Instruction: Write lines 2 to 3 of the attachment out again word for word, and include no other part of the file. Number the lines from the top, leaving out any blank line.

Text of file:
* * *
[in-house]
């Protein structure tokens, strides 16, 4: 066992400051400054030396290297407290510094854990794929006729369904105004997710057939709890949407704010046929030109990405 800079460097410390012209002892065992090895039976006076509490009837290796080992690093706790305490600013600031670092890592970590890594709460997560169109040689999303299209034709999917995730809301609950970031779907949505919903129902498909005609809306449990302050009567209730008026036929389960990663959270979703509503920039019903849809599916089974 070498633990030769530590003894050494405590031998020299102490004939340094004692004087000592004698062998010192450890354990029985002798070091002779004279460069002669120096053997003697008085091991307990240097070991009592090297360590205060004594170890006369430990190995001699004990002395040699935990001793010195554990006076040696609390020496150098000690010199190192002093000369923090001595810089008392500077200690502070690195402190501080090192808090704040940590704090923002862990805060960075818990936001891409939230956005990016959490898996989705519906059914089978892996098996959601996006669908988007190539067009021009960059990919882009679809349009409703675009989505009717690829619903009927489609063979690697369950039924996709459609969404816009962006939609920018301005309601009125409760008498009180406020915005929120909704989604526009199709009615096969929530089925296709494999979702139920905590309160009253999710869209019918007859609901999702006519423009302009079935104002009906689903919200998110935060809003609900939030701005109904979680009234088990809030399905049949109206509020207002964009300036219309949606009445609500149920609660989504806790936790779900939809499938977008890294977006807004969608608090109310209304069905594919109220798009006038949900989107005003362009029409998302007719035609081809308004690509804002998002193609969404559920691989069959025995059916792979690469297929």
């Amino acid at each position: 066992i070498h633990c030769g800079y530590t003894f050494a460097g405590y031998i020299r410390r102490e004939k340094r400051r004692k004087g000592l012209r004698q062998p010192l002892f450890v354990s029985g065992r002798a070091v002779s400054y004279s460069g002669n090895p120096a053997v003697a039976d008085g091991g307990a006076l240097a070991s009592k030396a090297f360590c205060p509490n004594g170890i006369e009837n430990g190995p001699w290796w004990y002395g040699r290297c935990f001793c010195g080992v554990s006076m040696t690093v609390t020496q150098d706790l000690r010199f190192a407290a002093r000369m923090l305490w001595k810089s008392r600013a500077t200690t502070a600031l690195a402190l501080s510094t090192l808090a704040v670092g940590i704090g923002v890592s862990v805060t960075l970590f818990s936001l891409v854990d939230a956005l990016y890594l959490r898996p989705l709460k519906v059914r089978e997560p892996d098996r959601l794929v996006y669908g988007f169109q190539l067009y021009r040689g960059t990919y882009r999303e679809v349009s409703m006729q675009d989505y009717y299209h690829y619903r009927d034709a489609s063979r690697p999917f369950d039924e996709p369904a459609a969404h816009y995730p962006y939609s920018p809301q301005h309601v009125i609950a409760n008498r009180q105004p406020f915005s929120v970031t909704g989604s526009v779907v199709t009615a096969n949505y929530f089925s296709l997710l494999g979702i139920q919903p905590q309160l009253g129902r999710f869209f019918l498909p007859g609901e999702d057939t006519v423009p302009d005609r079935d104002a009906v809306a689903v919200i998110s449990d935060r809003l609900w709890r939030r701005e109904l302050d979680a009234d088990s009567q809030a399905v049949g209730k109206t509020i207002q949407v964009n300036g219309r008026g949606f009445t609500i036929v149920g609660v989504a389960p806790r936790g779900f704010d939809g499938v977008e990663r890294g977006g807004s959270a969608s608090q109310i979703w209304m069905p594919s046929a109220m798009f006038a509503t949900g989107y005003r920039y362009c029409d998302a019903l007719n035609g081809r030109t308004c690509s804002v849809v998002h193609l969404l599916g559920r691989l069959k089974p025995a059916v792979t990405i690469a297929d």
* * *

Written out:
């Protein structure tokens, strides 16, 4: 066992400051400054030396290297407290510094854990794929006729369904105004997710057939709890949407704010046929030109990405 800079460097410390012209002892065992090895039976006076509490009837290796080992690093706790305490600013600031670092890592970590890594709460997560169109040689999303299209034709999917995730809301609950970031779907949505919903129902498909005609809306449990302050009567209730008026036929389960990663959270979703509503920039019903849809599916089974 070498633990030769530590003894050494405590031998020299102490004939340094004692004087000592004698062998010192450890354990029985002798070091002779004279460069002669120096053997003697008085091991307990240097070991009592090297360590205060004594170890006369430990190995001699004990002395040699935990001793010195554990006076040696609390020496150098000690010199190192002093000369923090001595810089008392500077200690502070690195402190501080090192808090704040940590704090923002862990805060960075818990936001891409939230956005990016959490898996989705519906059914089978892996098996959601996006669908988007190539067009021009960059990919882009679809349009409703675009989505009717690829619903009927489609063979690697369950039924996709459609969404816009962006939609920018301005309601009125409760008498009180406020915005929120909704989604526009199709009615096969929530089925296709494999979702139920905590309160009253999710869209019918007859609901999702006519423009302009079935104002009906689903919200998110935060809003609900939030701005109904979680009234088990809030399905049949109206509020207002964009300036219309949606009445609500149920609660989504806790936790779900939809499938977008890294977006807004969608608090109310209304069905594919109220798009006038949900989107005003362009029409998302007719035609081809308004690509804002998002193609969404559920691989069959025995059916792979690469297929």
């Amino acid at each position: 066992i070498h633990c030769g800079y530590t003894f050494a460097g405590y031998i020299r410390r102490e004939k340094r400051r004692k004087g000592l012209r004698q062998p010192l002892f450890v354990s029985g065992r002798a070091v002779s400054y004279s460069g002669n090895p120096a053997v003697a039976d008085g091991g307990a006076l240097a070991s009592k030396a090297f360590c205060p509490n004594g170890i006369e009837n430990g190995p001699w290796w004990y002395g040699r290297c935990f001793c010195g080992v554990s006076m040696t690093v609390t020496q150098d706790l000690r010199f190192a407290a002093r000369m923090l305490w001595k810089s008392r600013a500077t200690t502070a600031l690195a402190l501080s510094t090192l808090a704040v670092g940590i704090g923002v890592s862990v805060t960075l970590f818990s936001l891409v854990d939230a956005l990016y890594l959490r898996p989705l709460k519906v059914r089978e997560p892996d098996r959601l794929v996006y669908g988007f169109q190539l067009y021009r040689g960059t990919y882009r999303e679809v349009s409703m006729q675009d989505y009717y299209h690829y619903r009927d034709a489609s063979r690697p999917f369950d039924e996709p369904a459609a969404h816009y995730p962006y939609s920018p809301q301005h309601v009125i609950a409760n008498r009180q105004p406020f915005s929120v970031t909704g989604s526009v779907v199709t009615a096969n949505y929530f089925s296709l997710l494999g979702i139920q919903p905590q309160l009253g129902r999710f869209f019918l498909p007859g609901e999702d057939t006519v423009p302009d005609r079935d104002a009906v809306a689903v919200i998110s449990d935060r809003l609900w709890r939030r701005e109904l302050d979680a009234d088990s009567q809030a399905v049949g209730k109206t509020i207002q949407v964009n300036g219309r008026g949606f009445t609500i036929v149920g609660v989504a389960p806790r936790g779900f704010d939809g499938v977008e990663r890294g977006g807004s959270a969608s608090q109310i979703w209304m069905p594919s046929a109220m798009f006038a509503t949900g989107y005003r920039y362009c029409d998302a019903l007719n035609g081809r030109t308004c690509s804002v849809v998002h193609l969404l599916g559920r691989l069959k089974p025995a059916v792979t990405i690469a297929d």